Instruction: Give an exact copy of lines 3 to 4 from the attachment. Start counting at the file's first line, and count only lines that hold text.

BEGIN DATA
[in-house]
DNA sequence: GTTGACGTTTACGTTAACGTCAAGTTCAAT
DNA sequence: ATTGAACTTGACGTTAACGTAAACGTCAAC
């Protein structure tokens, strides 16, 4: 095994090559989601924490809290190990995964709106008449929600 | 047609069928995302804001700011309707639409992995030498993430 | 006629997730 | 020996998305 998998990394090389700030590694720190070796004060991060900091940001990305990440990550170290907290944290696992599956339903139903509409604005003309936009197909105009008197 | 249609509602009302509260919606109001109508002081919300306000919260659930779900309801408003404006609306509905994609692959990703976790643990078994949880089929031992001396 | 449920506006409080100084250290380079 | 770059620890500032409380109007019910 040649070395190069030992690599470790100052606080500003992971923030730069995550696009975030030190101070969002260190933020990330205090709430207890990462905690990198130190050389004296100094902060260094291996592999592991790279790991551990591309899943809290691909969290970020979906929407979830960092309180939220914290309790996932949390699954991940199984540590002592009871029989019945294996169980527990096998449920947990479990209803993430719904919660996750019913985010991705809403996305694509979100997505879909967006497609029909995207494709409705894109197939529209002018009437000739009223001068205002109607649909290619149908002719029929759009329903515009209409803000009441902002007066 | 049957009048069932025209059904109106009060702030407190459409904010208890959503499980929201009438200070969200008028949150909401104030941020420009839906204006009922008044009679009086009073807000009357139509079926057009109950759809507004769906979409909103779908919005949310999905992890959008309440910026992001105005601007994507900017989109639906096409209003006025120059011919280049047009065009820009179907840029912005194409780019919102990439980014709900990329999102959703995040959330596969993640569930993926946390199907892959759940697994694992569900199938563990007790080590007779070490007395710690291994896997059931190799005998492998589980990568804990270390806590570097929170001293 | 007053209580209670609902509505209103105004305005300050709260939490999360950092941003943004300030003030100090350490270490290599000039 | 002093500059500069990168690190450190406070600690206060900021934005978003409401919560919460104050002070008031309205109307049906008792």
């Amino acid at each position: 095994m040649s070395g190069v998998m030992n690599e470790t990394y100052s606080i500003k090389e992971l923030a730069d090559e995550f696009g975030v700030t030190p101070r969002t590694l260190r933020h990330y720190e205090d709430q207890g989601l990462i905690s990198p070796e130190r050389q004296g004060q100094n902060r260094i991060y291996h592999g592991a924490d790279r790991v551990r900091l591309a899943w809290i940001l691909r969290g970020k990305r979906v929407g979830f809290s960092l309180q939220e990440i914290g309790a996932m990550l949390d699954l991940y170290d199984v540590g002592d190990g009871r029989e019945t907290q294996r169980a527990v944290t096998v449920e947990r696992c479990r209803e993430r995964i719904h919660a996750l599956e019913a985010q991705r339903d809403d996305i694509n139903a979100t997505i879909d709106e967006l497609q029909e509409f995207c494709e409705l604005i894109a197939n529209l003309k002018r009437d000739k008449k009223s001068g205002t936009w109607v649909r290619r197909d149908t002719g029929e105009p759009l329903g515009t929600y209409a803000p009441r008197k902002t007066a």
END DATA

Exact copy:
DNA sequence: ATTGAACTTGACGTTAACGTAAACGTCAAC
């Protein structure tokens, strides 16, 4: 095994090559989601924490809290190990995964709106008449929600 | 047609069928995302804001700011309707639409992995030498993430 | 006629997730 | 020996998305 998998990394090389700030590694720190070796004060991060900091940001990305990440990550170290907290944290696992599956339903139903509409604005003309936009197909105009008197 | 249609509602009302509260919606109001109508002081919300306000919260659930779900309801408003404006609306509905994609692959990703976790643990078994949880089929031992001396 | 449920506006409080100084250290380079 | 770059620890500032409380109007019910 040649070395190069030992690599470790100052606080500003992971923030730069995550696009975030030190101070969002260190933020990330205090709430207890990462905690990198130190050389004296100094902060260094291996592999592991790279790991551990591309899943809290691909969290970020979906929407979830960092309180939220914290309790996932949390699954991940199984540590002592009871029989019945294996169980527990096998449920947990479990209803993430719904919660996750019913985010991705809403996305694509979100997505879909967006497609029909995207494709409705894109197939529209002018009437000739009223001068205002109607649909290619149908002719029929759009329903515009209409803000009441902002007066 | 049957009048069932025209059904109106009060702030407190459409904010208890959503499980929201009438200070969200008028949150909401104030941020420009839906204006009922008044009679009086009073807000009357139509079926057009109950759809507004769906979409909103779908919005949310999905992890959008309440910026992001105005601007994507900017989109639906096409209003006025120059011919280049047009065009820009179907840029912005194409780019919102990439980014709900990329999102959703995040959330596969993640569930993926946390199907892959759940697994694992569900199938563990007790080590007779070490007395710690291994896997059931190799005998492998589980990568804990270390806590570097929170001293 | 007053209580209670609902509505209103105004305005300050709260939490999360950092941003943004300030003030100090350490270490290599000039 | 002093500059500069990168690190450190406070600690206060900021934005978003409401919560919460104050002070008031309205109307049906008792």